By treating Assange as a Russian collaborator — not as a journalist or publisher — and using the carefully cultivated RussiaGate hysteria against him, it will spare other journalists the obligation of belatedly coming to Assange’s aid and they will instead continue to align themselves with the very institutions that seek to destroy a colleague and his organization.
LONDON — New reports from a host of mainstream sources are asserting that the U.S. government — in its long-standing efforts to arrest and prosecute WikiLeaks editor Julian Assange — may have changed its strategy in pursuing the journalist. While past efforts at targeting Assange focused on his role as a publisher, this new strategy would see Assange targeted by Special Counsel Robert Mueller as an asset of Russian military intelligence.
As several recent reports at MintPress and other independent outlets have noted, the fate of WikiLeaks editor-in-chief Julian Assange and the legal charges he is likely to face if extradited to the United States are likely to set several key precedents that could upend freedom of the press, citizen rights, and other cornerstones of modern democracy — that is, if he is prosecuted as a publisher of classified information.
Yet, by changing its strategy and catching Assange up in the Mueller probe as well as linking him to a “hostile” foreign entity, the U.S. government would be able to save face by avoiding setting these problematic precedents while also still unleashing its full fury upon the Australian-born journalist who has long been the object of extreme hostility from the U.S. political establishment
The problematic case against Assange as journalist/publisher
Since 2010, the U.S. has been conducting a grand jury investigation that seeks to nail Assange for publishing material via WikiLeaks, an effort that has expanded under the Trump administration following WikiLeaks’ publication of the CIA hacking exploits in the Vault 7 releases.
Those charges — conspiracy, theft, and electronic espionage among them — could see Assange imprisoned for life or even face the death penalty. The existence of such charges was confirmed in a CNN report published Saturday, which stated that “[…] according to U.S. officials, charges [against Assange] have been drawn up relating to previous WikiLeaks disclosures of classified U.S. documents.”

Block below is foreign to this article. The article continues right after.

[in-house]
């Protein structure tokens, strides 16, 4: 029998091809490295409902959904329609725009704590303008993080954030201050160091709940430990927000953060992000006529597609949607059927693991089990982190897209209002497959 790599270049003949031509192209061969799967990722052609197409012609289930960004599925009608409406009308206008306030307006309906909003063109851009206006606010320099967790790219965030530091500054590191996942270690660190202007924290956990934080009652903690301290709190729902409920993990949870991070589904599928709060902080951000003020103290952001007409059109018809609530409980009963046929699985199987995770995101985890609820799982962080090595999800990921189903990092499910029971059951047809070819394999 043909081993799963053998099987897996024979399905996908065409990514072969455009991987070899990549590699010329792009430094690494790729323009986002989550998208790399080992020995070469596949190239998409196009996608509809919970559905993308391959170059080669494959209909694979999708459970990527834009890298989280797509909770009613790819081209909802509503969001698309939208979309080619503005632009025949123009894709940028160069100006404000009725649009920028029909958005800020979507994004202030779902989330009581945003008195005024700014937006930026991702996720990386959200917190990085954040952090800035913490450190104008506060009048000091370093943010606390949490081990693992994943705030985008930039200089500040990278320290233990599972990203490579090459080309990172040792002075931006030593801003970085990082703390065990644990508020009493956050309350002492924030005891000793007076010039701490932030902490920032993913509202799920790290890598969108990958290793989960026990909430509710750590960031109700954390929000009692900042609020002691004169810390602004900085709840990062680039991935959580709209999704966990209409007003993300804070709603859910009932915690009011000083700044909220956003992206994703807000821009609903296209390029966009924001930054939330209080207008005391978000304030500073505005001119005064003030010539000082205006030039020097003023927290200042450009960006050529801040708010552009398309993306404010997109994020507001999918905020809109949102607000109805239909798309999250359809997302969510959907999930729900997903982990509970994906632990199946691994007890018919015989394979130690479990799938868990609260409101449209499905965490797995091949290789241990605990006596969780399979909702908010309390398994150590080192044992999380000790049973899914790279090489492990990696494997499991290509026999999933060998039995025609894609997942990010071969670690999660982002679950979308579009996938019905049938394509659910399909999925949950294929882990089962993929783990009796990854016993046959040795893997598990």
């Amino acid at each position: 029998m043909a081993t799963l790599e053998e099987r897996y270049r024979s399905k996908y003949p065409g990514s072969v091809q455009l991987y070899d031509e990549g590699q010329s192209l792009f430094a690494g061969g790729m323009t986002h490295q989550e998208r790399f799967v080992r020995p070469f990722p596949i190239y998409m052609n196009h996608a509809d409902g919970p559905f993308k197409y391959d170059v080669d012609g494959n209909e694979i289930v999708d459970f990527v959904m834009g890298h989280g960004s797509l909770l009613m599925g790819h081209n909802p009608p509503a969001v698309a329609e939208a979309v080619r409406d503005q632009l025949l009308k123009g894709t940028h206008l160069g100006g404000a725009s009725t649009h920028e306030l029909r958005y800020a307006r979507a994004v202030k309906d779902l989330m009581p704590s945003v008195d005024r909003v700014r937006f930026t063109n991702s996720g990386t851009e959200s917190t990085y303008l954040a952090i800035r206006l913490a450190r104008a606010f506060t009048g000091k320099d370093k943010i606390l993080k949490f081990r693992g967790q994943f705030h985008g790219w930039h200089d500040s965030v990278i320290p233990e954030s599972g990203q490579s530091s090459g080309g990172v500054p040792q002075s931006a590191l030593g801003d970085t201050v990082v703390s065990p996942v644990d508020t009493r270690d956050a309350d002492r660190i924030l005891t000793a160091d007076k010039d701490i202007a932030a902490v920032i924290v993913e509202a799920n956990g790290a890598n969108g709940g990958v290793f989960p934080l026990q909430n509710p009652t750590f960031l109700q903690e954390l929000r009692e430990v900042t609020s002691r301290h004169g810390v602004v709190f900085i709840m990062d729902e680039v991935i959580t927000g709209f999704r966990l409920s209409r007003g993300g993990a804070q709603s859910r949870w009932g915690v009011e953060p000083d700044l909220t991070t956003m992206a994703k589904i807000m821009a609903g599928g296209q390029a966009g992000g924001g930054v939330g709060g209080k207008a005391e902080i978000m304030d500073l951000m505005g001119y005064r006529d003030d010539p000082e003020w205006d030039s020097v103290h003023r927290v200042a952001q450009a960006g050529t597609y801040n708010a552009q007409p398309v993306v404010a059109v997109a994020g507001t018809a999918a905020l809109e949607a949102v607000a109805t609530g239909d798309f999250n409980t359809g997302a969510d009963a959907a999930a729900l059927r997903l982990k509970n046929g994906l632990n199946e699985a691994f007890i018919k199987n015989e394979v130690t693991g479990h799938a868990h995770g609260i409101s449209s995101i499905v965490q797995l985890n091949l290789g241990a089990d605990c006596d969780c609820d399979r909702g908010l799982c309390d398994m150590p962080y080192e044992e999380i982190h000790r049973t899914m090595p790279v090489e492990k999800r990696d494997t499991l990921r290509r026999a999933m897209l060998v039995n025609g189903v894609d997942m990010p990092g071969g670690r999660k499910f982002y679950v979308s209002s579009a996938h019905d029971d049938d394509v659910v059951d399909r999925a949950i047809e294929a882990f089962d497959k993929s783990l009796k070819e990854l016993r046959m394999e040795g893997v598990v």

However, those grand jury charges focus on WikiLeaks’ publication of materials it obtained from its sources. Thus, as Glenn Greenwald recently noted at The Intercept, prosecuting Assange for merely publishing classified government documents could then “easily be used to put them [any and all American or foreign journalists] in a prison cell alongside Assange for the new ‘crime’ of publishing any documents that the U.S. government has decreed should not be published.” Such a precedent Greenwald asserted would be “the gravest press freedom threat in decades.”
Thus, it is no surprise that the U.S. seems poised instead use another strategy to go after Assange, one that would avoid opening this pandora’s box for American and foreign journalists alike.
Indeed, U.S. officials have already made this point clear. Five years ago, in 2013, Obama administration officials told The Washington Post that “there is little possibility of bringing a case against Assange unless he is implicated in criminal activity other than releasing online top-secret military and diplomatic documents.” Former Obama Justice Department spokesman Matthew Miller further elaborated on this to the Post, stating that “if you are not going to prosecute journalists for publishing classified information, which the department is not, then there is no way to prosecute Assange.”
In other words, the U.S. government — in order to prosecute Assange — must first accuse him of involvement in “criminal activity” that does not center on his publishing of classified documents.
Now, thanks to the Mueller probe and the political climate it has fostered, the U.S. government seems to have gotten the opening it has long sought in its pursuit of Assange.
A tactical course correction and path of least resistance